Android / iOS

WiFi R/C Car With IP Cam

Posted: January 4, 2013


Since the entire office at work is covered with WiFi, I figured it would be fun to build an R/C car that I could control from my netbook using a standard PC game pad with an FLTK app and a camera mounted on to the top. Since POV R/C car cameras tend to be pretty expensive and have probably a fairly limited range in a building I went searching for a cheapo IP camera that could also use the WiFi of the building. I found this TRENDnet TV-IP551W 802.11g camera for under $50 which I was able to make run on the car's battery.

Update January 13, 2010: Someone logged on my chat server last night to ask what kind of car I used for this project. Sorry dude, I was asleep when you logged on. If you're reading this, the car is a Rising Fighter and I got it from Tower Hobbies. The car comes in pieces and as I was putting together I was quite unhappy thinking to myself that if I had to do this again to make sure the car comes already assembled :). Other than that it's actually a really neat car. My only problem now is on Friday I was driving it around the office again and bent part of the steering system when I crashed :(. Owell :).

Related Projects

RC Cars: IR Toy Car, IR Toy Car dsPIC, Bluetooth RC Car, RC Drag Race, WiFi RC Car


The R/C car came with a speed controller, so I decided to keep that part, but remove the radio part. This simplifies my circuitry quite a bit since I don't have to make an H-bridge as I did with my previous R/C car since the signalling and code that control the steering is now identical to the motor. The code is pretty simple, using the MSP430G2553's timer module I send a pulses out P2.0 and P2.1 between 1ms and 2ms every 20ms. If the signal is at 1.5ms on P2.0, the steering is centered while 1ms and 2ms (and the numbers in between) move the wheels left or right. If the signal on P2.1 is 1.5ms the car is stopped while 1ms and 2ms is full speed forward or reverse. The length of these pulses is changed when it receives commands over the UART. If the UART receives no command for something like 400ms, the car centers the steering and stops the car. For the heck of it I threw a buzzer on P2.2 for a car horn.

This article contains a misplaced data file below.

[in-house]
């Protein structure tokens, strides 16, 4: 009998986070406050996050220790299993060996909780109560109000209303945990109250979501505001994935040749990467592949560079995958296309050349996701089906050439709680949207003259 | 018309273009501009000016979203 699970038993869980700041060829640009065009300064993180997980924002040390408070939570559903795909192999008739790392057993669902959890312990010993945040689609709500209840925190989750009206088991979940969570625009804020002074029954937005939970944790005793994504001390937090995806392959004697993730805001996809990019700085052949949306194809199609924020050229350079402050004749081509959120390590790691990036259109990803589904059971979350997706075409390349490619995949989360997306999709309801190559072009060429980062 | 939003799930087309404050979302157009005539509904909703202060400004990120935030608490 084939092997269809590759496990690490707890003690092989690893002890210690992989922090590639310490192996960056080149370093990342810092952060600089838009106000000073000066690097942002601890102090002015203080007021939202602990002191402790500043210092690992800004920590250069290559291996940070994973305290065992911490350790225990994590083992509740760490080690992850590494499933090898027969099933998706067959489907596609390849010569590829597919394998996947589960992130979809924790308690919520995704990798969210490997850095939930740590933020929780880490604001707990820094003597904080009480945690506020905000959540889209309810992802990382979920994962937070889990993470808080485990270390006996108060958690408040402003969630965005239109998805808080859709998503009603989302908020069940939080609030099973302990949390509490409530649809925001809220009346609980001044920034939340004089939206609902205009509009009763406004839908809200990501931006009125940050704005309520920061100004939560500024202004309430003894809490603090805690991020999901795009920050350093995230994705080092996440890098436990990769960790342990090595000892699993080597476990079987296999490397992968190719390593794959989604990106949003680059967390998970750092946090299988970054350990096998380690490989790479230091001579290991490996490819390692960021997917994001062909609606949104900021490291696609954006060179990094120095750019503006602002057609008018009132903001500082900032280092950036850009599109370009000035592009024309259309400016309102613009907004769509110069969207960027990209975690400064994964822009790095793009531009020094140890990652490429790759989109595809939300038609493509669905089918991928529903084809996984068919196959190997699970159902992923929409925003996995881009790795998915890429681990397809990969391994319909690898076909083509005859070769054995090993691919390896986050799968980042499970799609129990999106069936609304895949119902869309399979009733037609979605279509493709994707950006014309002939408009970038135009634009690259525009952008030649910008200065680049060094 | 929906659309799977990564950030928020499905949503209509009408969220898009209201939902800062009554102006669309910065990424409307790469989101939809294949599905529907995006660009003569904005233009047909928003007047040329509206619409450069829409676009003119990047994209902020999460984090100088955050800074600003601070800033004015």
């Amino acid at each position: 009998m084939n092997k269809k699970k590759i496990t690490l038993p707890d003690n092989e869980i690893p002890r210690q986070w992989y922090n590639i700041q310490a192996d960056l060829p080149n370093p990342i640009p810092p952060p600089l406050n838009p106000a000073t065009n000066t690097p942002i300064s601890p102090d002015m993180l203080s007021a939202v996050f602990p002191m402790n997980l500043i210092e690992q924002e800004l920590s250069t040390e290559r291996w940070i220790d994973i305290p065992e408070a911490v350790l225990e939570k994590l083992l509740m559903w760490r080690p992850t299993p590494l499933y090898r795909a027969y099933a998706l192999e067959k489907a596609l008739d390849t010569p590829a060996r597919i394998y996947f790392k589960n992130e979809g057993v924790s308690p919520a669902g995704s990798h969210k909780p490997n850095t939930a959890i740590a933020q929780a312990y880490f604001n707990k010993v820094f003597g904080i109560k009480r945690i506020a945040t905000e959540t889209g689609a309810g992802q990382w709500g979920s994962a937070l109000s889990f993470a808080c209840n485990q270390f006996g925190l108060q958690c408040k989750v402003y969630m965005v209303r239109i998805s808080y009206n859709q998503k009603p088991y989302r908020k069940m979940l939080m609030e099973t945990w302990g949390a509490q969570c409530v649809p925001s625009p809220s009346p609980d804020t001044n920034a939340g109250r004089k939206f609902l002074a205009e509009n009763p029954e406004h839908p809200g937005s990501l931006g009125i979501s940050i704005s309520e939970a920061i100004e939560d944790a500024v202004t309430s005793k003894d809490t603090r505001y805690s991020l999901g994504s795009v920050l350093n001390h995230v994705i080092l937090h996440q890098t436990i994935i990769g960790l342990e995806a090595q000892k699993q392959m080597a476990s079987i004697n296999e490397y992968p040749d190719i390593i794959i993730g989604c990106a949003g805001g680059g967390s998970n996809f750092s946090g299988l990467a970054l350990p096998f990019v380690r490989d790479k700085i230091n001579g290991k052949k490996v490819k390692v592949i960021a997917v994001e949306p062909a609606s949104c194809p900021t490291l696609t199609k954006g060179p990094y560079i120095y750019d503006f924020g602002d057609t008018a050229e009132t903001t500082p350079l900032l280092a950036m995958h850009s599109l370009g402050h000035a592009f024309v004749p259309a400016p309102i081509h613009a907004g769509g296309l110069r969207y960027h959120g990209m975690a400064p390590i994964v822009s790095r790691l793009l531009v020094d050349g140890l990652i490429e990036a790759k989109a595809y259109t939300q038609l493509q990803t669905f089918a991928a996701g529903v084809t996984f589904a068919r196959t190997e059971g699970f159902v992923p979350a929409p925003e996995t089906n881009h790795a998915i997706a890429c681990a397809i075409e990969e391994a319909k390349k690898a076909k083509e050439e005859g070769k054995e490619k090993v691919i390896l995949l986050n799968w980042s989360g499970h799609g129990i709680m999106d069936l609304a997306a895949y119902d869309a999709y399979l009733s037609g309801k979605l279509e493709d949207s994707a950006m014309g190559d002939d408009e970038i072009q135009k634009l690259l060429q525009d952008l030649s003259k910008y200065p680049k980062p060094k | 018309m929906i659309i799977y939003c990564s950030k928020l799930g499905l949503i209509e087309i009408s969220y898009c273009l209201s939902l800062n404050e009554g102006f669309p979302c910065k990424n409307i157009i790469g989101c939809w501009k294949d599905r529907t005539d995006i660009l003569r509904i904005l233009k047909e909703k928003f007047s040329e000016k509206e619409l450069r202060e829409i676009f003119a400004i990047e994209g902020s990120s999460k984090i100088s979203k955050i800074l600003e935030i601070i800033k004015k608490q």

The commands over the UART as follows:
0x00: NOP (heartbeat to let the car know it still has a connection to the netbook)
0x01: Car horn on
0x02: Car horn off
0x80: Command to channel 1. 0x80 + (0 to 63) where 0 is 1ms and 63 is 2ms
0xc0: Command to channel 2. 0x80 + (0 to 63) where 0 is 1ms and 63 is 2ms

For a radio unit I found this Roving Networks WiFi module from SparkFun. This little module is pretty easy to configure. I just connected it to the computer with one of these XBee to R232 converters and used minicom to set the SSID and password. Also, I put the device in UDP mode and set up a port to listen on. At this point any UDP packet I send to the WiFi module's IP/port will be sent over the UART to my MSP430. In other words, if I send a UDP packet with 'A' in it to the module, just the letter 'A' will be sent over the UART to my chip. My firmware doesn't even have to think about the fact that the data being sent to it came from a UDP packet over the network.